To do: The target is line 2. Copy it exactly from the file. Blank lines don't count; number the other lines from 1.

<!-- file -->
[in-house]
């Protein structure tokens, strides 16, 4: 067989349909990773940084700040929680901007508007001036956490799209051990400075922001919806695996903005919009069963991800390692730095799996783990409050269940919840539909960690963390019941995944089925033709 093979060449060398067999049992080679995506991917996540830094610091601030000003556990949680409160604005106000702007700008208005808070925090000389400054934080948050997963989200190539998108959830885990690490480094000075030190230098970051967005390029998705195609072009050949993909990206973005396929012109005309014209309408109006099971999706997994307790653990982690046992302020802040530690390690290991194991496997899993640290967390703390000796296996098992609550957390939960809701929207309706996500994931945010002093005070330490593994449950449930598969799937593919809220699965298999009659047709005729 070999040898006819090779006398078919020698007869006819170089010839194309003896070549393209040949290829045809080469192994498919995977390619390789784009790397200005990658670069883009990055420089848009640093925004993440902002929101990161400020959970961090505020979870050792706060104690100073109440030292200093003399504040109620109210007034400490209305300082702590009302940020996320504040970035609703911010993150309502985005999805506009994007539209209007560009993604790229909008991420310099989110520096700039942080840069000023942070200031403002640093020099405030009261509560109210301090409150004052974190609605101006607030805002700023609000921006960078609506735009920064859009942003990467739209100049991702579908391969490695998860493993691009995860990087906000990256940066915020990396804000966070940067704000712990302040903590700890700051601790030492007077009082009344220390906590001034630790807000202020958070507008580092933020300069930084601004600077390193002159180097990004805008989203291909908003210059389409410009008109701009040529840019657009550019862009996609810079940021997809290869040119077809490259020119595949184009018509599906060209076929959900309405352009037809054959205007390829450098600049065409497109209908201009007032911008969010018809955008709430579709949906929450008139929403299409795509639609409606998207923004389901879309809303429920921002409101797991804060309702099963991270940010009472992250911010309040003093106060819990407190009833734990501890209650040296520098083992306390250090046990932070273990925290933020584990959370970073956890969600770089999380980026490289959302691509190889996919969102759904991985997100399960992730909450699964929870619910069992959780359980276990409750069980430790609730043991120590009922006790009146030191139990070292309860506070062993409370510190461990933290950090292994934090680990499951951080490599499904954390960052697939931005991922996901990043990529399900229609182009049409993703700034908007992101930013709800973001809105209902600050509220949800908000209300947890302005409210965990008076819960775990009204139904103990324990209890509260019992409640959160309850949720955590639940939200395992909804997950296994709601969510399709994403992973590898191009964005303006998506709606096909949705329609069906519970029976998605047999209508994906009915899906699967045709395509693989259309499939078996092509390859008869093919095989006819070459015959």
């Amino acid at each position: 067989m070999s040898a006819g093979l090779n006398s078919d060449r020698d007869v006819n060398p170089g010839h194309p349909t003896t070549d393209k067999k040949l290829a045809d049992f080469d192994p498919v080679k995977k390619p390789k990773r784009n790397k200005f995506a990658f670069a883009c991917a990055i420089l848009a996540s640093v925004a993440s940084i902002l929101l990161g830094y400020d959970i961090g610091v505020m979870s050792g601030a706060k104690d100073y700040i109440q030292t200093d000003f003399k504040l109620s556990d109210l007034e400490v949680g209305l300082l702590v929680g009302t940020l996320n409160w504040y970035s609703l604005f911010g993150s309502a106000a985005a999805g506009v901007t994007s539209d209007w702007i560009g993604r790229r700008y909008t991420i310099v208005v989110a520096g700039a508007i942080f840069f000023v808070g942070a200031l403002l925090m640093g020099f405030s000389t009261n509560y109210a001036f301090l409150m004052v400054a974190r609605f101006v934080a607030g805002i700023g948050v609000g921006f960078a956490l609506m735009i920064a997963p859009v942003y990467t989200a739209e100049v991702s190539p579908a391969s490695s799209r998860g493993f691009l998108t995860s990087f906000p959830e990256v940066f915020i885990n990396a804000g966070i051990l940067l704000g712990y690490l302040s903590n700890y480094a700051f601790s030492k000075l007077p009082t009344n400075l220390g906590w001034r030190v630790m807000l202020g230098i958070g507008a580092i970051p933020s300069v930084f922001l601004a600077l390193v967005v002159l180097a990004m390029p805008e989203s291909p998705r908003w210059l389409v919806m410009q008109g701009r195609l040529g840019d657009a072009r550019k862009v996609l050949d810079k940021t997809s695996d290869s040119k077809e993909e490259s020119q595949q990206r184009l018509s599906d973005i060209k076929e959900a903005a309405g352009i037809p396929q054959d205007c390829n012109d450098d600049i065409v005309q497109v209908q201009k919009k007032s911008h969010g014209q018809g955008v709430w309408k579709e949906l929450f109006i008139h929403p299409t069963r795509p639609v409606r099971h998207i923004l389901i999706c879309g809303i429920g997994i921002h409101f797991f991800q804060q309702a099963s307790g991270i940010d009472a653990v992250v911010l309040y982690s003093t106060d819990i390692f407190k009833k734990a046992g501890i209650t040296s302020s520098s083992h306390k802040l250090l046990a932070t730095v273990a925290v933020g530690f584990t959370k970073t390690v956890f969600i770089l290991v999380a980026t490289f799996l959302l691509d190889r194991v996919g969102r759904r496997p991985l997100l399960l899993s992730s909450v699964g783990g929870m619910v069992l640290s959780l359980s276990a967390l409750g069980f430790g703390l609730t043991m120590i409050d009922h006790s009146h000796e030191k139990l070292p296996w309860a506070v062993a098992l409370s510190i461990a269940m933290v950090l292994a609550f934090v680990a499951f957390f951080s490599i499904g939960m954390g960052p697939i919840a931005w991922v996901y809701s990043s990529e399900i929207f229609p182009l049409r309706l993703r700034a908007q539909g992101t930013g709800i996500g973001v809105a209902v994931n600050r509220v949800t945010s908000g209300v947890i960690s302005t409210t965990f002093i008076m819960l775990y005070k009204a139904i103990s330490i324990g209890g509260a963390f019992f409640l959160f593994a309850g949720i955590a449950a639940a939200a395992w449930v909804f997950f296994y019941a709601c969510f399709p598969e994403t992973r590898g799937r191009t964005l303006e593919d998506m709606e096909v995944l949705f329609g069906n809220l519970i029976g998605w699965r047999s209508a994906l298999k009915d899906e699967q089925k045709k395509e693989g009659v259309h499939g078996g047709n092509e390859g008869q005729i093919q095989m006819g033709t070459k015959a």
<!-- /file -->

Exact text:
């Protein structure tokens, strides 16, 4: 067989349909990773940084700040929680901007508007001036956490799209051990400075922001919806695996903005919009069963991800390692730095799996783990409050269940919840539909960690963390019941995944089925033709 093979060449060398067999049992080679995506991917996540830094610091601030000003556990949680409160604005106000702007700008208005808070925090000389400054934080948050997963989200190539998108959830885990690490480094000075030190230098970051967005390029998705195609072009050949993909990206973005396929012109005309014209309408109006099971999706997994307790653990982690046992302020802040530690390690290991194991496997899993640290967390703390000796296996098992609550957390939960809701929207309706996500994931945010002093005070330490593994449950449930598969799937593919809220699965298999009659047709005729 070999040898006819090779006398078919020698007869006819170089010839194309003896070549393209040949290829045809080469192994498919995977390619390789784009790397200005990658670069883009990055420089848009640093925004993440902002929101990161400020959970961090505020979870050792706060104690100073109440030292200093003399504040109620109210007034400490209305300082702590009302940020996320504040970035609703911010993150309502985005999805506009994007539209209007560009993604790229909008991420310099989110520096700039942080840069000023942070200031403002640093020099405030009261509560109210301090409150004052974190609605101006607030805002700023609000921006960078609506735009920064859009942003990467739209100049991702579908391969490695998860493993691009995860990087906000990256940066915020990396804000966070940067704000712990302040903590700890700051601790030492007077009082009344220390906590001034630790807000202020958070507008580092933020300069930084601004600077390193002159180097990004805008989203291909908003210059389409410009008109701009040529840019657009550019862009996609810079940021997809290869040119077809490259020119595949184009018509599906060209076929959900309405352009037809054959205007390829450098600049065409497109209908201009007032911008969010018809955008709430579709949906929450008139929403299409795509639609409606998207923004389901879309809303429920921002409101797991804060309702099963991270940010009472992250911010309040003093106060819990407190009833734990501890209650040296520098083992306390250090046990932070273990925290933020584990959370970073956890969600770089999380980026490289959302691509190889996919969102759904991985997100399960992730909450699964929870619910069992959780359980276990409750069980430790609730043991120590009922006790009146030191139990070292309860506070062993409370510190461990933290950090292994934090680990499951951080490599499904954390960052697939931005991922996901990043990529399900229609182009049409993703700034908007992101930013709800973001809105209902600050509220949800908000209300947890302005409210965990008076819960775990009204139904103990324990209890509260019992409640959160309850949720955590639940939200395992909804997950296994709601969510399709994403992973590898191009964005303006998506709606096909949705329609069906519970029976998605047999209508994906009915899906699967045709395509693989259309499939078996092509390859008869093919095989006819070459015959």